- Aug 8, 2014
Sir Charles Tupper, politician and former prime minister
Sir Charles Tupper was a delegate to all the Confederation conferences. He served the shortest tenure as PM in Canadian history
Sir Charles Tupper, politician, diplomat, prime minister (b at Amherst, NS 2 July 1821; d at Bexleyheath, Eng 30 Oct 1915). He was the last survivor of the original Fathers of Confederation. Educated at Horton Academy (Acadia) and Edinburgh, Tupper returned to Amherst in 1843 to follow a successful medical career. (He was the first president of the Canadian Medical Assn, 1867-70.) In 1855 he sought a seat in the NS Assembly as a Conservative, dramatically winning Cumberland County from the popular Reform politician, Joseph Howe. He soon entered the administration, serving as provincial secretary, 1857-60 and 1863-67. In May 1864 he became premier, championing Maritime or British N American union, which he did not feel to be incompatible goals. He was a delegate at the Charlottetown, Qu?bec and London conferences but was unable to win approval for the Quebec Resolutions in the NS Assembly.
In 1867 he left provincial politics and won a federal seat as the only supporter of Confederation from NS. Although his claim for a Cabinet post was strong, he stood aside to allow others from NS to enter the ministry. He helped bring about the "better terms" settlement which led Howe into the Cabinet in 1869. In 1870 Tupper began his long ministerial career. He was successively president of the Privy Council (1870-72), minister of inland revenue (1872-73), and minister of customs (1873) in the first John A. Macdonald government.
When the Conservatives returned to office, Tupper served as minister of public works (1878-79) and minister of railways and canals (1879-84) during the critical period of Pacific Railway construction. He became high commissioner to the UK in 1884, but returned to Ottawa to serve as minister of finance (1887-88). Resuming his duties in London, he became known as an outspoken advocate of imperial federation and preferential tariffs. Macdonald was not pleased with Tupper's views, but his political standing allowed him immunity from censure.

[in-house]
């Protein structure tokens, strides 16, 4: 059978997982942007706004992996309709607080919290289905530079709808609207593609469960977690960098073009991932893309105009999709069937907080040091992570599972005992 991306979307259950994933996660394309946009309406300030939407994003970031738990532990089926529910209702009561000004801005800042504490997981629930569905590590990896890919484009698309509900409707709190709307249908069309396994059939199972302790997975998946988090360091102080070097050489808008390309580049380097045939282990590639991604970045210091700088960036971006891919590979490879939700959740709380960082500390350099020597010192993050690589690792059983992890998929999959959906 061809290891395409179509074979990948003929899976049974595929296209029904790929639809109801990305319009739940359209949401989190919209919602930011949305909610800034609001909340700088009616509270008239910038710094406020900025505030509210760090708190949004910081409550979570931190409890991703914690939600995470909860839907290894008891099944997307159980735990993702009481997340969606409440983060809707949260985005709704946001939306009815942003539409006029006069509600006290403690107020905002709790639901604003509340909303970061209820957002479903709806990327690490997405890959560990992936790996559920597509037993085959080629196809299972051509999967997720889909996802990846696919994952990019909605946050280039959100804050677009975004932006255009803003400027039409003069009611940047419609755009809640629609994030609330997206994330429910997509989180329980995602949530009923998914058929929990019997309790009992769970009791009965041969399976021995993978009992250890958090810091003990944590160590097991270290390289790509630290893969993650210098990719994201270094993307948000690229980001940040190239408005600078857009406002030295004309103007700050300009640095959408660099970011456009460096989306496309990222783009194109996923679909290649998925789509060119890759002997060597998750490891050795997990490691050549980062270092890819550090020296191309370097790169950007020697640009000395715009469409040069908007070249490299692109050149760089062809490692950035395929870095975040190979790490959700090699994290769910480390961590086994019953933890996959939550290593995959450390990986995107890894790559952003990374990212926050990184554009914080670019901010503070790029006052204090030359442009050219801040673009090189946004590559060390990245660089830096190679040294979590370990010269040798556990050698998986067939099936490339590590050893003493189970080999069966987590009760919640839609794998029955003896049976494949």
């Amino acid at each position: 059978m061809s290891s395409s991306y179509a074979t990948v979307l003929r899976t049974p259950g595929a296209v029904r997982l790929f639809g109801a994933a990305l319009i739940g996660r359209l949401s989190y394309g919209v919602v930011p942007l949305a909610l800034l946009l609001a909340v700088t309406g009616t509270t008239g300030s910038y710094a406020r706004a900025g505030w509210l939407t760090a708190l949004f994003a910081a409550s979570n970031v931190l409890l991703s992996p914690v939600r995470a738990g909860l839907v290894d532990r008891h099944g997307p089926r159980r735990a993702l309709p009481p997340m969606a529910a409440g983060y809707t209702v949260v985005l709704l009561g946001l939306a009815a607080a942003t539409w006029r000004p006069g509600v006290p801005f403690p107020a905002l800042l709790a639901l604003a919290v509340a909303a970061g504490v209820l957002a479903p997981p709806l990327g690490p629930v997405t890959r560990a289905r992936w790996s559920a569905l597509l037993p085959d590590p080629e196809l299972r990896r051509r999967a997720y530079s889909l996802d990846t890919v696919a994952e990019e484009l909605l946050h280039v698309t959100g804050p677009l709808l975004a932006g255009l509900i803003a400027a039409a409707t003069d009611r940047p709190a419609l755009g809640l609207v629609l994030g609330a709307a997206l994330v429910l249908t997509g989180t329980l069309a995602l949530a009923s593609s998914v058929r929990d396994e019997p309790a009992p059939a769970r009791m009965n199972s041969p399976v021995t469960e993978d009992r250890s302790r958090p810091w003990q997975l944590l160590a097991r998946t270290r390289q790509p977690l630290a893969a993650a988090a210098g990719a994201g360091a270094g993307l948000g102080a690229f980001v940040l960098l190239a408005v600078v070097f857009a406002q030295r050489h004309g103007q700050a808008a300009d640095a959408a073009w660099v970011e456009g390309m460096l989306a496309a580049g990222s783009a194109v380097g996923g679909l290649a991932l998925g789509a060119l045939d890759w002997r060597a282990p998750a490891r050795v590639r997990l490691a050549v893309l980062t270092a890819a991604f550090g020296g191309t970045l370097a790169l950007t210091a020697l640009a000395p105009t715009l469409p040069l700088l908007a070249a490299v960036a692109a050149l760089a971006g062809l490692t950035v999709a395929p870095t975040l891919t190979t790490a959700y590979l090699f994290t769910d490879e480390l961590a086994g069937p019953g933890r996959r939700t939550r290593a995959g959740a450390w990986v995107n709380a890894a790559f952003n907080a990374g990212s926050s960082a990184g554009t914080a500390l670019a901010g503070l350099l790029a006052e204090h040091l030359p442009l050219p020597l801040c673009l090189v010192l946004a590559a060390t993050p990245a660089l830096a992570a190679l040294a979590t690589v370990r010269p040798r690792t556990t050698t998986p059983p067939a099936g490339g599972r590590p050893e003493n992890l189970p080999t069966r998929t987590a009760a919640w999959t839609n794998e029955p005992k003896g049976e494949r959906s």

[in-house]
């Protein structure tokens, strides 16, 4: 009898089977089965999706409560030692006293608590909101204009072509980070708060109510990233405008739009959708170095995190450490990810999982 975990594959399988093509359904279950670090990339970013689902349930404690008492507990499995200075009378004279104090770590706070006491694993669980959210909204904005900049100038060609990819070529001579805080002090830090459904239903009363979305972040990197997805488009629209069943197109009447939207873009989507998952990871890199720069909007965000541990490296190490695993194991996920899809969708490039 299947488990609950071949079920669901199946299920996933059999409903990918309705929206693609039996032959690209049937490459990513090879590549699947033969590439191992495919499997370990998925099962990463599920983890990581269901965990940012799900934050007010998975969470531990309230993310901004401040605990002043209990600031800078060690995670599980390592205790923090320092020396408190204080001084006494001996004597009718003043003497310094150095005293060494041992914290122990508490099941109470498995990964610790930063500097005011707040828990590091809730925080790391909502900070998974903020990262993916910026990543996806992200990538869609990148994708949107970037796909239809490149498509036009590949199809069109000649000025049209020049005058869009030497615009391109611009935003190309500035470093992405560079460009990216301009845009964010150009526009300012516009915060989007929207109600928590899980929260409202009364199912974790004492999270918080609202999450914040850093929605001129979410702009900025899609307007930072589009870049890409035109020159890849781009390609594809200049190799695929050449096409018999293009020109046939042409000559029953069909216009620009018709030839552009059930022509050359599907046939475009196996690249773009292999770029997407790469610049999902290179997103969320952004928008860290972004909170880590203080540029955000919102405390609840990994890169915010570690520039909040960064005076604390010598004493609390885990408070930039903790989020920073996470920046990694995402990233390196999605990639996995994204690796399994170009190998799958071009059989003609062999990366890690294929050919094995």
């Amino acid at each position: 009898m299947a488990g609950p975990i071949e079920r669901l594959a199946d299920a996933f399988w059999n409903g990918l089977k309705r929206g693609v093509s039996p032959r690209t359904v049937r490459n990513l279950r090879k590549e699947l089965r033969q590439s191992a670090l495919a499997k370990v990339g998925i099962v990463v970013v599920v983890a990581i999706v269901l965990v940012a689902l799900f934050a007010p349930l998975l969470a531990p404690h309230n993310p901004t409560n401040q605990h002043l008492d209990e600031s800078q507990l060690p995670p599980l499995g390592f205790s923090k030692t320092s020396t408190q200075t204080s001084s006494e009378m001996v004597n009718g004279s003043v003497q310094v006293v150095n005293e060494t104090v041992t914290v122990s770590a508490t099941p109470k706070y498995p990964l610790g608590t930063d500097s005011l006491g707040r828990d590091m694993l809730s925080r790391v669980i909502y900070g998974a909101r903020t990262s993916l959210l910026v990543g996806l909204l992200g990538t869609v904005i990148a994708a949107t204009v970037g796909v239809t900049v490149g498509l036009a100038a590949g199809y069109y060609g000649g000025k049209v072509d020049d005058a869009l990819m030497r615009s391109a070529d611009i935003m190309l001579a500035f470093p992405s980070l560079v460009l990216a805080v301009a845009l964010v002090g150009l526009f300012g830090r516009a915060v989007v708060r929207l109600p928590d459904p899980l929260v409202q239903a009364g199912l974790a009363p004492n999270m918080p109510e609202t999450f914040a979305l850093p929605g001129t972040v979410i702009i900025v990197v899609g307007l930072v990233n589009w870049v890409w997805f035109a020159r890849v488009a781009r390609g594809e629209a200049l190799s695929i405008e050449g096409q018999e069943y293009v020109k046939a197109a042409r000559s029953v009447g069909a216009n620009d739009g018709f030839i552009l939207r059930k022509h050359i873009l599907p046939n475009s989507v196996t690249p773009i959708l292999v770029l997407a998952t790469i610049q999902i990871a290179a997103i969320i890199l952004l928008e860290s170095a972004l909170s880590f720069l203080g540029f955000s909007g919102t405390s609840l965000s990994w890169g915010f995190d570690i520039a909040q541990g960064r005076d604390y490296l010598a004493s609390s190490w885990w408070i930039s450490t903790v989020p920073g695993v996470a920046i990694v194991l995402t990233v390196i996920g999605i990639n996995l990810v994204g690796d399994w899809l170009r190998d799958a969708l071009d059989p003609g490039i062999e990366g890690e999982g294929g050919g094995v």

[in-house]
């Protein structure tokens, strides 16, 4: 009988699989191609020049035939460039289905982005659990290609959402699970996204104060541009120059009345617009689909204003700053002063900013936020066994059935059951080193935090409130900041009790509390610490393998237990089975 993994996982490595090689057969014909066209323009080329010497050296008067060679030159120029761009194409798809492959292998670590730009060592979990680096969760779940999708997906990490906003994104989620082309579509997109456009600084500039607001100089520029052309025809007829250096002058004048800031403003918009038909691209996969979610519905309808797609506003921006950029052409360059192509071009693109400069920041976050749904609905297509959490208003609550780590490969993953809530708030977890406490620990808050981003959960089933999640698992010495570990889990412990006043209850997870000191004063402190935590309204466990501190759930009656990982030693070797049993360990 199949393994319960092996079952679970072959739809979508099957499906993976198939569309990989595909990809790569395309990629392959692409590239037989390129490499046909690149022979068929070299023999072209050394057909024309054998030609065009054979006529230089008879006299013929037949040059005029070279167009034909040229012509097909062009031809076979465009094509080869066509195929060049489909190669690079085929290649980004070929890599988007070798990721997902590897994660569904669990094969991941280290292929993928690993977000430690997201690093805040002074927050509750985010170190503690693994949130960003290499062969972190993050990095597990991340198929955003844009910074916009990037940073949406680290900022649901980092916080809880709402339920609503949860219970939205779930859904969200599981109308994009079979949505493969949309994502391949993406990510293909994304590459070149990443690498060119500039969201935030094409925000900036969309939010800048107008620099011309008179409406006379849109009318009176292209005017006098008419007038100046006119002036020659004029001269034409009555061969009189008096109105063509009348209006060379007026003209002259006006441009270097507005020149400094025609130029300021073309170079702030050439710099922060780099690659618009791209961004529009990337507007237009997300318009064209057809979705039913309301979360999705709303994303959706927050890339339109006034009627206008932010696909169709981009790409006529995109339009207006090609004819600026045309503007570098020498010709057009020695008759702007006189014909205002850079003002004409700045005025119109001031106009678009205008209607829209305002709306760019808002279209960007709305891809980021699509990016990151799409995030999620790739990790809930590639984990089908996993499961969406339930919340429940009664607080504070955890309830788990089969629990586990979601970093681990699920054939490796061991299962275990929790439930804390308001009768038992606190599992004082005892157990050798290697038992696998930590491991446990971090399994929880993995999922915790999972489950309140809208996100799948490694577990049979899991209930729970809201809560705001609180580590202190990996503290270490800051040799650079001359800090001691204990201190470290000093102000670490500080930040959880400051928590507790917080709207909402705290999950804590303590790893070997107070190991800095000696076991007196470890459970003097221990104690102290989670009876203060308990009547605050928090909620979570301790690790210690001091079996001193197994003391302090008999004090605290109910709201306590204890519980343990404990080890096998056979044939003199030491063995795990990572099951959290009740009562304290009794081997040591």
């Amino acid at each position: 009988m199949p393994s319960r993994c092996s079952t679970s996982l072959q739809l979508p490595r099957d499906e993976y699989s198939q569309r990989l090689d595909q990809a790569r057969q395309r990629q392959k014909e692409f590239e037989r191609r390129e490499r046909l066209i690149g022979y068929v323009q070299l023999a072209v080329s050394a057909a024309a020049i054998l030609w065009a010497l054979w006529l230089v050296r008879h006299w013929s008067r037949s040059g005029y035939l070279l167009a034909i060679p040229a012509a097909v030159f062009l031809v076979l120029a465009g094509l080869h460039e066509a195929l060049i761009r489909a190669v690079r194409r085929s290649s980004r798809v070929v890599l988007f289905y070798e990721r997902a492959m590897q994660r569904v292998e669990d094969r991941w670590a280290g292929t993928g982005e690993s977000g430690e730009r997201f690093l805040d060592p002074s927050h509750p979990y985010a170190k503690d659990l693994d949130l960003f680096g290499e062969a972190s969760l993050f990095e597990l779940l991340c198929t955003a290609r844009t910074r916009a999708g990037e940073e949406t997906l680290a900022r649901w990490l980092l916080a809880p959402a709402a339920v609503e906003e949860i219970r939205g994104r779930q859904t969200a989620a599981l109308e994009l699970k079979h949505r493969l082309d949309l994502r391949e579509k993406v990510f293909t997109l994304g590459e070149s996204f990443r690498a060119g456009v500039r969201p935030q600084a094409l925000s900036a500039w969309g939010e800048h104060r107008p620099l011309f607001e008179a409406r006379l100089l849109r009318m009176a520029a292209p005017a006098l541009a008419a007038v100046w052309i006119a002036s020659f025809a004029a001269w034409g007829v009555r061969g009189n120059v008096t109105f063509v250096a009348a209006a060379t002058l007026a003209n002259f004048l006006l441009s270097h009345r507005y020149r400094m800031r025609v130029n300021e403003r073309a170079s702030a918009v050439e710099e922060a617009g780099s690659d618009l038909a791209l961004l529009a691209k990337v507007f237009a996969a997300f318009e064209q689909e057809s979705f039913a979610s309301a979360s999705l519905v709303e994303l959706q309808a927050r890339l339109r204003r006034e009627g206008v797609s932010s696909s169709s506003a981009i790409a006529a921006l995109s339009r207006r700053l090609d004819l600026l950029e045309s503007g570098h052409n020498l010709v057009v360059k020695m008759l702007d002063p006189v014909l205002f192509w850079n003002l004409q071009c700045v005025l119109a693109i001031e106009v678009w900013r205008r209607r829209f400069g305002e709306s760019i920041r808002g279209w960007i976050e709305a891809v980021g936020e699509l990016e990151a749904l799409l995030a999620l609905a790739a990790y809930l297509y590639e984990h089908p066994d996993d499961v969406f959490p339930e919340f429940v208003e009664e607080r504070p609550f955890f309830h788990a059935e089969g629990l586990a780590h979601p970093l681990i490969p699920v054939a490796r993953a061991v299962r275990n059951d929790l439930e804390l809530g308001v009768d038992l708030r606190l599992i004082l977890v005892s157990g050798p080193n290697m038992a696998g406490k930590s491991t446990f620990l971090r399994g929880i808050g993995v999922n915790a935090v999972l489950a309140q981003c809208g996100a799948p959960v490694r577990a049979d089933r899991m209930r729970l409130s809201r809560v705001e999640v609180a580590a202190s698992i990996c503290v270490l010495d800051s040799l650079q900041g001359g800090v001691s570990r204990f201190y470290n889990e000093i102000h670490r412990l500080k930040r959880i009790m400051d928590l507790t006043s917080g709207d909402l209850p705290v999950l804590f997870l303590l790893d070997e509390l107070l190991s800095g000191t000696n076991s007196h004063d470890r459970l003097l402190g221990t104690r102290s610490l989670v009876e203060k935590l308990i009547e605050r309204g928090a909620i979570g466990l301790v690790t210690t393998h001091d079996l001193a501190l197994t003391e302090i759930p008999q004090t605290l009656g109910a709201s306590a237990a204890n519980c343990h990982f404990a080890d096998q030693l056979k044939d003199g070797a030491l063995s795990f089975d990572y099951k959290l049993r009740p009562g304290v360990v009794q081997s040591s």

In Jan 1896 Tupper was recalled to Ottawa to serve as secretary of state in the failing government of Sir Mackenzie Bowell. Having been passed over for the party leadership in favour of J.J.C. Abbott, J.S.D. Thompson and Bowell, Tupper finally became prime minister 1 May 1896. In a desperate attempt to stave off defeat in the House, Tupper and his colleagues had introduced remedial legislation to protect the educational rights of the French-speaking minority in Manitoba. Blocked in the Commons, Tupper and the Conservatives suffered a stunning general election defeat in June, as Qu?bec's returns were decisive. He resigned on July 8, having served only 10 weeks as prime minister, the shortest tenure in Canadian history. He continued in Parliament as leader of the Opposition but was defeated in the election of 1900. On retirement he lived in Vancouver before moving to England in 1913. Tupper was a decisive figure in Canadian political life. As one of Macdonald's principal lieutenants, he had a real capacity for administration as well as a reputation for parliamentary bluff and bullying.